Awarding the Nobel Peace Prize to Tunisian civil society groups is a boost for democracy there and sends a message to the other countries of the Arab Spring where the revolution has been crushed, an expert said Friday.
Vincent Geisser, of the France-based Institute for the Research and Study of the Arab and Muslim World, warns however that although Tunisia has been praised for making more progress than Egypt and other countries, a substantial “grey area” remains for the North African nation.
Is Tunisia, the cradle of the Arab Spring, the last hope for democracy in the region?
It’s the only country affected by the Arab Spring which has successfully pursued a democratic process. There have been genuinely positive achievements: a new generation of young people involved in politics has appeared and room for protest has flourished.
The country’s regions, which were totally ignored under (former president) Zine El Abidine Ben Ali, have emerged as genuine players. There is a post-revolutionary civil society, a system of checks and balances, institutions and a democratically elected parliament.
In fact, I note that the big absence in the Nobel Prize were the lawmakers — the first elected in the post-Arab Spring election of 2011 — who worked for three years to create the first democratic constitution in the Arab world.
But despite these achievements, Tunisia is still in a grey area and finds itself in a fragile and precarious situation. There is a coalition of large hegemonic parties in the parliament, no real opposition and you see attempts at authoritarianism.
And the big promised reform of the security apparatus has never been undertaken… That’s all without even mentioning the external factors (such as the chaos in Libya) and the jihadist threat.
The country is therefore caught up in a lot of turbulence. But given the situation elsewhere, you could say that Tunisia is the survivor of the Arab Spring.
What are the prospects for countries that saw popular revolts in 2011 and which have since slipped into chaos or repression?
We’re now seeing a sort of authoritarian resilience in the Arab world, of which Egypt is the most flagrant example. With President (Abdel Fattah) al-Sisi and his regime, it is in some ways even more authoritarian than it was under (former president Hosni) Mubarak.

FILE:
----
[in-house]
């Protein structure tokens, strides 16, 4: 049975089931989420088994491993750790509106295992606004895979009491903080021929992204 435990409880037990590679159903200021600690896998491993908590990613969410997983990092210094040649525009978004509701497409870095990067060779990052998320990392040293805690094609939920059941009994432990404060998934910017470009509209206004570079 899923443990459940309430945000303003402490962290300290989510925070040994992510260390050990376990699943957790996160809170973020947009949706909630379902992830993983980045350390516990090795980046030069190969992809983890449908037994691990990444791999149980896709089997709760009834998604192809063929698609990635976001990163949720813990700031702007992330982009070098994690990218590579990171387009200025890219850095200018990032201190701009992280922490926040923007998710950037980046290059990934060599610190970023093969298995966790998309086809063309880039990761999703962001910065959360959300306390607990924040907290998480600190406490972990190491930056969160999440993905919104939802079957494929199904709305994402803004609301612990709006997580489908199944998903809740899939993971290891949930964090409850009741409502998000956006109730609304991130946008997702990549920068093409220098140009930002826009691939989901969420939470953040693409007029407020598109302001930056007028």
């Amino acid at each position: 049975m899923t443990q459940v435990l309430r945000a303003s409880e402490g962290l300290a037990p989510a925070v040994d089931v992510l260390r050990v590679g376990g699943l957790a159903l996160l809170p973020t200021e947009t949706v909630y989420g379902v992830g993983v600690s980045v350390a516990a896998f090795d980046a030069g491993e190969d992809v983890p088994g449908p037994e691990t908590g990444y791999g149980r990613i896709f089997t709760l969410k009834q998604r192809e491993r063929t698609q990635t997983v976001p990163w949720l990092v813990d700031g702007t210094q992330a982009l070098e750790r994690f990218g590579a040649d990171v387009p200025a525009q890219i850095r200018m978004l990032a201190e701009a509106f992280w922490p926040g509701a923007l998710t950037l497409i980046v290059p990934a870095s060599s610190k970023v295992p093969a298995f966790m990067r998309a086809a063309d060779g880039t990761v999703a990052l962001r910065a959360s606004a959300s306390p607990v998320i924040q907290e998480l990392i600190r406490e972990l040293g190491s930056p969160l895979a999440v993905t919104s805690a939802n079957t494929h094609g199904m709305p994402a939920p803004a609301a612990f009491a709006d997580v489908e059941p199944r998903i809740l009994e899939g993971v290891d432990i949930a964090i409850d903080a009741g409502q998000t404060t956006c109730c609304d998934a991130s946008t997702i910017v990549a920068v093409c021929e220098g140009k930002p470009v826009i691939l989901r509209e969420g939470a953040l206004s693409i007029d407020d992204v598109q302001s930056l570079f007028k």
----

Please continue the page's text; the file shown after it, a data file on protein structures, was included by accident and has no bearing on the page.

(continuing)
But I think that this return to authoritarianism is a short- or medium-term thing, because Arab societies have woken up, a new generation has appeared, speech is freer and it cannot go back to the way it was before.
The Arab world has shown a sort of democratic boldness and it will be impossible now to silence it — areas of freedom have been created despite the repressive logic.
Of course it will take time, but I think that we’ve entered the post-dictatorship period… But for the time being, while society has made progress, the regimes have not.
Can we really speak of hope when so much is going wrong in Syria?
Syria is a special case, with on one hand a regime bent on going all the way and on the other, external interference which has changed the nature of the conflict.
But in Syria too, room to protest has emerged. It is hidden by the terrible nature of what is happening, but very many Syrians still refuse to be restricted to the choice of “Assad or the Islamic State”.
I think giving the Nobel Peace Prize to the Tunisian quartet could also send the message that democracy is possible in the Arab world. You can see it both as a sort of democratic boost for Tunisia and a sign to other countries where the democratic Spring has turned bad.